The Atlantic Monthly online is running an interesting story in its April issue looking at the on-going - and increasingly nasty - debate over the grim question of how many Iraqis have died as a result of the March 2003 invasion.
Estimates of these deaths vary widely, from around 80,000 to as high as a million, according to the article. Estimates out there include a 2006 study in the Lancet, a British medical journal , research by the World Health organisation published in the New England Journal of Medicine and (not mentioned in the article) on-going documentation work by an independent research group based in the UK, Iraq Body Count.
Debate about methodologies and numbers is all useful in the name of thorough research (although it seems to have become personally rather bitter over Iraq). But whichever estimate proves to be nearest the mark, we should always remember the shattered human lives and the misery and insecurity behind the statistics - otherwise such concerns take on a tinge of ghoulishness. Even the lowest Iraq estimates demonstrate the civilian casualties are considerable, as they are in a number of other conflicts around the world not paid so much attention.
In addition, Megan McCardle, the Atlantic Monthly article's author, puts an interesting spin on the debate by introducing the notion of "anchoring effects" - well known thanks to cognitive scientists like Daniel Kahneman and the late Amos Tversky, whose work on mental biases we've discussed before on this blog. Their empirical research, and that of others, has shown that human beings tend to fixate on numbers we've heard, even if they're arbitrary or wrong. These effects persist, even when the number has been discredited.
"We anchor most strongly on the first number we hear, particularly when it is shocking and precise—like, say, 601,027 violent deaths in Iraq. And even when such a number is presented only as a central estimate in a wide range of statistical possibilities (as the Lancet study’s figure was), we tend to ignore the range, focusing instead on the lovely, hard number in the middle. Human beings are terrible at dealing with uncertainty, and besides, headlines seldom highlight margins of error.Collecting data on conflict is difficult and, by necessity, rather imprecise, which is why in the domain of statistics methodology is so important. Relative margins of error can have huge impacts on data, as could the consequences of embedding spurious "facts" in the minds of the public and of policy-makers. Something we all have to bear in mind.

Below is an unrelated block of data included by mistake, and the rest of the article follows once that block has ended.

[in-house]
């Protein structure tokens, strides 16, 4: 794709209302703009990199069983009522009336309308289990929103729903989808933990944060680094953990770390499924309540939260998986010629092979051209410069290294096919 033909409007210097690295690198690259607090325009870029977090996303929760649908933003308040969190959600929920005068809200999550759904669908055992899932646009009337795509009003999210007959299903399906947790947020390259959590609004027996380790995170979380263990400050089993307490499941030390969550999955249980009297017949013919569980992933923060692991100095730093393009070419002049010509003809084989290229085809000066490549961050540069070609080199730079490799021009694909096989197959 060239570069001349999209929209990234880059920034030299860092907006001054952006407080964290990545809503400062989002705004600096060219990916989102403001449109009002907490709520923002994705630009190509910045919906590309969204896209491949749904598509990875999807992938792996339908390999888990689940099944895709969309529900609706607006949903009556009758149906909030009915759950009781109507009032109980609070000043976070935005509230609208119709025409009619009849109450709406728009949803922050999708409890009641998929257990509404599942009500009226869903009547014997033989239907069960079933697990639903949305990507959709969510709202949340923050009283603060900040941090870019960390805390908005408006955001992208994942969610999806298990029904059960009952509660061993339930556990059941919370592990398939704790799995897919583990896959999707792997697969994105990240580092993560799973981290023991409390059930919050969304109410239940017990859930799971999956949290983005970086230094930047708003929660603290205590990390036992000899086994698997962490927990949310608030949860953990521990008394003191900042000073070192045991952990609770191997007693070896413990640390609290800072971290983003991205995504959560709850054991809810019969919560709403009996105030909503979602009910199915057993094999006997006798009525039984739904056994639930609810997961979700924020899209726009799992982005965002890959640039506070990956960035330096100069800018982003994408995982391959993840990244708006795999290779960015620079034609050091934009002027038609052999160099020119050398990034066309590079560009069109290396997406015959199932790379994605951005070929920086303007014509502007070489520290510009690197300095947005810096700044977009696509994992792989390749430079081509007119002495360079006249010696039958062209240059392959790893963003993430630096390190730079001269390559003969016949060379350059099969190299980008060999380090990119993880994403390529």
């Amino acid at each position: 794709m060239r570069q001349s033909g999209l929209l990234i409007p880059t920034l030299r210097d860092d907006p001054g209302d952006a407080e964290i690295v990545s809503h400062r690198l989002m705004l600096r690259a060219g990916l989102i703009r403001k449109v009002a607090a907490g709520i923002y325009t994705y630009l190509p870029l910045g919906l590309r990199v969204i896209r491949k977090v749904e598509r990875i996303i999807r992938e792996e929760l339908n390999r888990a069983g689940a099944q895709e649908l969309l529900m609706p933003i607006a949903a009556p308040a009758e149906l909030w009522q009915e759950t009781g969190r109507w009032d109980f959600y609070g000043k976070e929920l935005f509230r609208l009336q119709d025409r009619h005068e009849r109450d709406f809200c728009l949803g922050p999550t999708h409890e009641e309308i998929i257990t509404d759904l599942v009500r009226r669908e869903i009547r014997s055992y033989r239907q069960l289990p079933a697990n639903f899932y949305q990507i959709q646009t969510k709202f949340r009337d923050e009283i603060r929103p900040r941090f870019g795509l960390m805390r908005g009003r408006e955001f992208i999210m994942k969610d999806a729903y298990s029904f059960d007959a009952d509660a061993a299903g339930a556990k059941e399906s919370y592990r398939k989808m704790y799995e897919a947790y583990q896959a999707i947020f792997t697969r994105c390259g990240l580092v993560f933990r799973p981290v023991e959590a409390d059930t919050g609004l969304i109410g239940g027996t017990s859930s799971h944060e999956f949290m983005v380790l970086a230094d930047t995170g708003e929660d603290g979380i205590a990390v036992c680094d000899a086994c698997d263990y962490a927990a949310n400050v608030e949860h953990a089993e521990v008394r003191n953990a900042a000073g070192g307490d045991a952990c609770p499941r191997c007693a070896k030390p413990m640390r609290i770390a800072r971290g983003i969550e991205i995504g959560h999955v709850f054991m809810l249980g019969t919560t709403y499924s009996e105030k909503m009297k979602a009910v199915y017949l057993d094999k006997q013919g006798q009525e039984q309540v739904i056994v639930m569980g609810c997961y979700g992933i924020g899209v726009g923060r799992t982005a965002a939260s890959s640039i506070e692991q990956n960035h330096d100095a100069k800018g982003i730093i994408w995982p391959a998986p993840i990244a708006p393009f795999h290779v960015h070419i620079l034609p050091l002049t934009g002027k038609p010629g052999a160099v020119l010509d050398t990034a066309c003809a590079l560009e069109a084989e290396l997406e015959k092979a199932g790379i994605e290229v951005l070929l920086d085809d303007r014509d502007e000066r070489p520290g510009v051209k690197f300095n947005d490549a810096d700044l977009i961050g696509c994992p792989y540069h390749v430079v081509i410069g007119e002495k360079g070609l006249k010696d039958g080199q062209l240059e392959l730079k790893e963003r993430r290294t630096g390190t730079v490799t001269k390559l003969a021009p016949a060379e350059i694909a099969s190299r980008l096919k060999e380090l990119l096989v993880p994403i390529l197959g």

When information supports positions we already hold, we of course tend to accept it less critically; when the opposite is true, we can be quite good at shutting the information out. “Motivated reasoning” is a mighty force, as anyone who has argued politics in a bar at 2 a.m. can attest. Scientists have observed the process, using a functional MRI machine to peer into the brain while it processes political statements, and their report is unsurprising. When we are assessing neutral statements, activity is concentrated in the areas that control higher reasoning. But when we process statements with political valence, suddenly our emotional cortices light up as well. Indeed, some research indicates that the emotion precedes, and governs, the higher cognition—that logic is, literally, an afterthought.
But cognitive bias is not limited to partisans; we all anchor on the numbers we hear. The Lancet article’s central estimate exerts a gravitational pull on even its harshest critics, who seem to be mentally benchmarking their estimates by how much they differ from that 601,027. Others who are not motivated to disprove that number tend to orbit even closer."
Picture by mattsmith569 retrieved from Flickr.com.